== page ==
22 He went on his way through towns and villages, teaching and journeying towards Jerusalem. 23 And someone said to him, “Lord, will those who are saved be few?” And he said to them, 24 “Strive to enter through the narrow door. For many, I tell you, will seek to enter and will not be able. 25 When once the master of the house has risen and shut the door, and you begin to stand outside and to knock at the door, saying, ‘Lord, open to us’, then he will answer you, ‘I do not know where you come from.’ 26 Then you will begin to say, ‘We ate and drank in your presence, and you taught in our streets.’ 27 But he will say, ‘I tell you, I do not know where you come from. Depart from me, all you workers of evil!’ 28 In that place there will be weeping and gnashing of teeth, when you see Abraham and Isaac and Jacob and all the prophets in the kingdom of God but you yourselves cast out. 29 And people will come from east and west, and from north and south, and recline at table in the kingdom of God. 30 And behold, some are last who will be first, and some are first who will be last.”
When I was a boy in Scotland we would travel around the country from time to time taking in the history of the nation. One thing that always intrigued me was when we would visit castles and fortified areas, the doors were always tiny. Like most people would, I surmised that it must have been because people in those days were just as tiny so there was no need for massive doors. However, my thoughts were corrected by a tour guide who informed me that the tiny passages were not because the people were small but because it would make it more difficult for the enemy to break in, because they couldn’t simply enter on horseback or even standing straight. They would have to stoop over, making them vulnerable to the attack of the defenders. I share this because it helps us understand the type of context in which Jesus is speaking to his disciples then and now. For there would be similar archeticure in Jesus’ day, designed to keep out the unwanted, while allowing passage only to a select group. FOR THE MASTER OF THE HOUSE HAS RISEN AND SHUT THE DOOR, AND THOSE WHO ARE SAVED ARE FEW.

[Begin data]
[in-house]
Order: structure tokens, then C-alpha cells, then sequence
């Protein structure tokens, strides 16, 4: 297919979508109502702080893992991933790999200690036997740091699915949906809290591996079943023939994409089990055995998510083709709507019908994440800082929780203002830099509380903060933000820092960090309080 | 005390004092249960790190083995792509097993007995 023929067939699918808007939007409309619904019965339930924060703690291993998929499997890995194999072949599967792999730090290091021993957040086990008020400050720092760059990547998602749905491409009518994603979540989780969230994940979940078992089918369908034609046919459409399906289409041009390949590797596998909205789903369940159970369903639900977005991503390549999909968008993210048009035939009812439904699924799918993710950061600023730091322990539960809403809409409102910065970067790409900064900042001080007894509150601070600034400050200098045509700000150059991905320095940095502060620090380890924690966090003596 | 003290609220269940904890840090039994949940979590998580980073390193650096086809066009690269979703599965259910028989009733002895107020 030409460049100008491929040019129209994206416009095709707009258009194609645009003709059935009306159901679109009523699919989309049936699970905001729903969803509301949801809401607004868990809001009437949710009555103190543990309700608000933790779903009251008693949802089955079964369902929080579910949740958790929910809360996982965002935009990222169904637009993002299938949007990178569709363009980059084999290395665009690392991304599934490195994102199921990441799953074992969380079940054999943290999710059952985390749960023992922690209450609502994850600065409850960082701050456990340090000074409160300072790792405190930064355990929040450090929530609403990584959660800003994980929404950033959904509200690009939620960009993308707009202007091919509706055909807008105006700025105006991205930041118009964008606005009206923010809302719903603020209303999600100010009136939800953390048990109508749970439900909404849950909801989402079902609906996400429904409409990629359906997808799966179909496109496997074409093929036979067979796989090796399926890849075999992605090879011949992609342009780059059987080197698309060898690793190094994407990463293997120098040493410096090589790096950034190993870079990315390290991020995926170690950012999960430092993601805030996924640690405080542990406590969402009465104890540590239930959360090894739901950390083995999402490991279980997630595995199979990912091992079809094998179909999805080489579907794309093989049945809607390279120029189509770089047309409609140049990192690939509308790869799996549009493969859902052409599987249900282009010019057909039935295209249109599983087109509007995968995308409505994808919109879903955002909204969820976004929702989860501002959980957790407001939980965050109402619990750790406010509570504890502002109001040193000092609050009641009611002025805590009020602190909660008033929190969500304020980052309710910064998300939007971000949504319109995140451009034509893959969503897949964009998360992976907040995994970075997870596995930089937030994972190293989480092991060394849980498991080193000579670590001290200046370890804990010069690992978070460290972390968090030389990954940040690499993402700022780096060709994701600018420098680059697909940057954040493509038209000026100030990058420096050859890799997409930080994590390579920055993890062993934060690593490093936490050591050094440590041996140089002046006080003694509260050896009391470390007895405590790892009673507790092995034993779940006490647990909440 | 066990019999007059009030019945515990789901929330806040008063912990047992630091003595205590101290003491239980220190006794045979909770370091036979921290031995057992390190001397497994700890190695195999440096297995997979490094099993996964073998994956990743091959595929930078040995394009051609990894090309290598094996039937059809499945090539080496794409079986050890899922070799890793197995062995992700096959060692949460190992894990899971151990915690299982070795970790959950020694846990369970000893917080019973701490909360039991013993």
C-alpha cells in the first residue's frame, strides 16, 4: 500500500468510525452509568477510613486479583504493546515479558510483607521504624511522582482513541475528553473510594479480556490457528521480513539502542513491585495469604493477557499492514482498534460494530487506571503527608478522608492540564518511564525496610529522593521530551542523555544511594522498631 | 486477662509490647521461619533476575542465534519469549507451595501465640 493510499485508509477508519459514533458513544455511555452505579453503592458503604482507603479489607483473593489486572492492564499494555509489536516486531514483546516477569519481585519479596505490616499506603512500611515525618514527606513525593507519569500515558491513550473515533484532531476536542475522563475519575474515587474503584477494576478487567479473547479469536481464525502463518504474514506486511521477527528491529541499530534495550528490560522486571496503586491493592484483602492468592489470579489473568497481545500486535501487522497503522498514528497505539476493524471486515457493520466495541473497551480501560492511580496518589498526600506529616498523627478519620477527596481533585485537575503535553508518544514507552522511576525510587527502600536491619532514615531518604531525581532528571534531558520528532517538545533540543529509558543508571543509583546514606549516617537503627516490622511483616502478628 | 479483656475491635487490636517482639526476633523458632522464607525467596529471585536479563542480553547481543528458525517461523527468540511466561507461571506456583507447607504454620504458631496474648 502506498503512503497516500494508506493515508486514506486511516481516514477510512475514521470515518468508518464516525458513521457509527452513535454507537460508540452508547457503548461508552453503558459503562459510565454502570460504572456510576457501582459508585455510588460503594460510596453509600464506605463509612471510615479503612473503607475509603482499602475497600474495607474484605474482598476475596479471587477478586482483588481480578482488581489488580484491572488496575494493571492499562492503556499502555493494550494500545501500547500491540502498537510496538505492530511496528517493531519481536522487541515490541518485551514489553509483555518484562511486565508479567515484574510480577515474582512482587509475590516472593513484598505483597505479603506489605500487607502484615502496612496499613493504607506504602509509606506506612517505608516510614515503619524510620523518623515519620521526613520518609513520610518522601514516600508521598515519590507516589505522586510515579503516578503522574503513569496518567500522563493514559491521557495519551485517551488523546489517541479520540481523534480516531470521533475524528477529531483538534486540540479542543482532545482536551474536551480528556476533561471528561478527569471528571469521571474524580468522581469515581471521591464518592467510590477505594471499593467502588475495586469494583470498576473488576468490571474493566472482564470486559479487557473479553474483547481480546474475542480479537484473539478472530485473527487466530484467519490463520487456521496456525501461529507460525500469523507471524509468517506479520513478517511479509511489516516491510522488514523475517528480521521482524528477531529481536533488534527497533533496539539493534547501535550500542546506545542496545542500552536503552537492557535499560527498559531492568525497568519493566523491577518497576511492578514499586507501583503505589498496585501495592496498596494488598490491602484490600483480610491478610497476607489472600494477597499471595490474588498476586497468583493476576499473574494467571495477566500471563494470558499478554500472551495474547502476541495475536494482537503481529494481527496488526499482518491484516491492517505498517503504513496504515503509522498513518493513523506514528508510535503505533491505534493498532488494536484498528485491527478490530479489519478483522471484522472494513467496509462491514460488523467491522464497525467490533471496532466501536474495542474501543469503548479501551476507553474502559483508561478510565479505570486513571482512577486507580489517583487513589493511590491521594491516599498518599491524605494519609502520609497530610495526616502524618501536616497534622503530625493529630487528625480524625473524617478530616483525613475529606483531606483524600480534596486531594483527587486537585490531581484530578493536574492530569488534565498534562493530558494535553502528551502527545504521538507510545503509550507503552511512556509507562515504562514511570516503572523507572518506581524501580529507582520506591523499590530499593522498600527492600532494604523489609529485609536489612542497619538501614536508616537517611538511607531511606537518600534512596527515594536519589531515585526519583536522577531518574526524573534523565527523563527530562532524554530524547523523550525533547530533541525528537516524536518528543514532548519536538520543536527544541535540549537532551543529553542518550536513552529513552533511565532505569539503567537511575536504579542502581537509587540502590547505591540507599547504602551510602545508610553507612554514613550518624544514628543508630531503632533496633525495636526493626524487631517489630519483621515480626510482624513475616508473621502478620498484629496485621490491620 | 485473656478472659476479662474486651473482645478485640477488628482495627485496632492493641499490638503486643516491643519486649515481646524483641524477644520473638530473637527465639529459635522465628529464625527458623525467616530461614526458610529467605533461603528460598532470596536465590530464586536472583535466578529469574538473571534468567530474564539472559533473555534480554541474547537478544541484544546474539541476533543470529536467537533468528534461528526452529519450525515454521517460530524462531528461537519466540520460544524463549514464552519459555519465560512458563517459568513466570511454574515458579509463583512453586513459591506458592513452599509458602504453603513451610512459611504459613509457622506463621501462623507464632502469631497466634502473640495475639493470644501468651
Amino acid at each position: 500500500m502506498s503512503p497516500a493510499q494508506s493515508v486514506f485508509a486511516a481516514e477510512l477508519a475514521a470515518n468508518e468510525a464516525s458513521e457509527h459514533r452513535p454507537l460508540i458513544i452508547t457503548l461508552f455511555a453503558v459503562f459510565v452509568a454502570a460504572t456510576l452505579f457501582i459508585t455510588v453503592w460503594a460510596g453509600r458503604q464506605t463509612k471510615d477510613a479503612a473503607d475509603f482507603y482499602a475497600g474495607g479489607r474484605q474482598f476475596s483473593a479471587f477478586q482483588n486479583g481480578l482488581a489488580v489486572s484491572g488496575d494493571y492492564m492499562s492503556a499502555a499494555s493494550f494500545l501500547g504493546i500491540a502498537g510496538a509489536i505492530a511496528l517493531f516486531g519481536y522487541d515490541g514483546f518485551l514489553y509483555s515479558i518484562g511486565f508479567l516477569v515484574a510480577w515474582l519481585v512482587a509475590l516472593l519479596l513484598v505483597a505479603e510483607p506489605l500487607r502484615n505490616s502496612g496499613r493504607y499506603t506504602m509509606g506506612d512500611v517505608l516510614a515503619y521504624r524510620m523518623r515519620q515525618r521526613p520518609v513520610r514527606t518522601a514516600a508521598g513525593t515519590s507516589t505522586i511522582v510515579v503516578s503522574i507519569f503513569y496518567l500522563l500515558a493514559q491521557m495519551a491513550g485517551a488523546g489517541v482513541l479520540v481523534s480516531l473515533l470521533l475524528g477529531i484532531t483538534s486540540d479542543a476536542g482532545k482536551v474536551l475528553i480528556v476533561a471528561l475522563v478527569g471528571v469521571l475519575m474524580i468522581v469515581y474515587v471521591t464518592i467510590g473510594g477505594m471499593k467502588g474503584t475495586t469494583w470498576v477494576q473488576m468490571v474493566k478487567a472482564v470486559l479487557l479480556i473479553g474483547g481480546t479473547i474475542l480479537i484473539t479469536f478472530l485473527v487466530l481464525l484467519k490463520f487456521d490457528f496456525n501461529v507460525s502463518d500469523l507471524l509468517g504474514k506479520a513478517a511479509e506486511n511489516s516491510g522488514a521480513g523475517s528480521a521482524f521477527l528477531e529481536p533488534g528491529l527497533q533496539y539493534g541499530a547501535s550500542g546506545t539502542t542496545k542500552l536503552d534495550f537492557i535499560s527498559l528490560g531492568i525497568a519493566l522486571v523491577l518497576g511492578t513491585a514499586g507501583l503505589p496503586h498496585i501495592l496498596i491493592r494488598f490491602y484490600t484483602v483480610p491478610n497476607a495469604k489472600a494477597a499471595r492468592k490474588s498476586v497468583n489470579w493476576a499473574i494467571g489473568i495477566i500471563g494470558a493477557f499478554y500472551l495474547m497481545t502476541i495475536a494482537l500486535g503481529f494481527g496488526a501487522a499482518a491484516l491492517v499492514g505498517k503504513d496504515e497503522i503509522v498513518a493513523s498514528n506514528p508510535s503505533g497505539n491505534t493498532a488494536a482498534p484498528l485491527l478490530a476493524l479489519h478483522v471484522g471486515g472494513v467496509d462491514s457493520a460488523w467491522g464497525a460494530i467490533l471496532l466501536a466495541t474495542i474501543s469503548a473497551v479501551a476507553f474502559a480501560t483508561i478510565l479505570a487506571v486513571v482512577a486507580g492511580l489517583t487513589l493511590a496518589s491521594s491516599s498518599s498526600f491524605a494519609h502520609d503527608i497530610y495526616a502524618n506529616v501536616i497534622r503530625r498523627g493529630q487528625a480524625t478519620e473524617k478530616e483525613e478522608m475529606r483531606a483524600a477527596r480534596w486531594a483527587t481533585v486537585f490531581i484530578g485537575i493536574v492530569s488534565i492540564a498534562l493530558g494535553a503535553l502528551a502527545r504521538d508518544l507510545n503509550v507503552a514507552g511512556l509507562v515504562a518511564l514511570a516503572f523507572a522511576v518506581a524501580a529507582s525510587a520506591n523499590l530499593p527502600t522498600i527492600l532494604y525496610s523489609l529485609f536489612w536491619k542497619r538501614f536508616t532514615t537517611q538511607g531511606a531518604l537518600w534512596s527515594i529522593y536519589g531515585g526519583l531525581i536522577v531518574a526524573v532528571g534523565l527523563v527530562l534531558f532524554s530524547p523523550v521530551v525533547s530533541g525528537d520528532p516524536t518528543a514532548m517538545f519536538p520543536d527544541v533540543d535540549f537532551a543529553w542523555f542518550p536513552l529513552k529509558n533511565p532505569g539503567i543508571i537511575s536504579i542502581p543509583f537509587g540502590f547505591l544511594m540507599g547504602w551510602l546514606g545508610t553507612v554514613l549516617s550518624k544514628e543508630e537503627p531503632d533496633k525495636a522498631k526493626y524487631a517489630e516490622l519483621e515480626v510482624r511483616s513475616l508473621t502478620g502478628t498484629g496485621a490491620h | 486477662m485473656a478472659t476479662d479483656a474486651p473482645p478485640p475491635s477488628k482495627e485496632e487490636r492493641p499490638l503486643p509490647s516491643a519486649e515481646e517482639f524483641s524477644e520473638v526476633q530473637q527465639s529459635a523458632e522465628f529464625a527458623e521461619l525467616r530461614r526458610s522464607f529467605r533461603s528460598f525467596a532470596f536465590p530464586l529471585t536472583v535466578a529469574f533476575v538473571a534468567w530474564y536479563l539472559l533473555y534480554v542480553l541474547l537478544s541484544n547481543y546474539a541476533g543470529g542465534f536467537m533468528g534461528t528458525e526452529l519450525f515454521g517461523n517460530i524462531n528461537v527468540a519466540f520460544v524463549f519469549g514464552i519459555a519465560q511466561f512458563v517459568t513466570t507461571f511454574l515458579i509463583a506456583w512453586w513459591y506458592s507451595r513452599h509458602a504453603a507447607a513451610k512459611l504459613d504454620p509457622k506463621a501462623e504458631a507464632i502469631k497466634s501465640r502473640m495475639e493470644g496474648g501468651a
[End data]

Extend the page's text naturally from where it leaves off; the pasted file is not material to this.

Keeping on his theme of division in the world from last Sunday’s Gospel, Jesus now addresses a question that is on the minds of all gathered there, and certainly I’m sure on the minds of many gathered here; “Lord, will those who are saved be few?” The answer that we want to hear however, is not the answer that Jesus gives. We would like to hear Jesus say, “Nope! Everyone will be saved no matter what!” Or at the very least, “As long as you are a good person you’ll go to heaven.” But sadly the desire to hear these words betrays the reality that our “Christianity” is not the Christianity of the Gospel, but the Christianity of Works. We love to think that we can be saved by simply being a good person, no matter what our religion, or if we have one at all. As long as we don’t kick the dog or say unkind things to our neighbour then we are golden. Yet Jesus shatters our hopes with his words, “Strive to enter through the narrow door. For many, I tell you, will seek to enter and will not be able.” These words certainly would shake up our reverie and might cause us to protest. After all we all know good people, why should they end up in hell, just because they don’t believe like we do. The truth is that basing salvation on works, can only end in hell, because it takes away from the only work that matters, Jesus own saving death on the cross. So it doesn’t matter if you are a good jew, or muslim, or JW, or Mormon, or Buddhist or atheist, or any other religion of works, all of these good works are but rags which burden the bearer of them and prevent them from entering the narrow door which is Christ.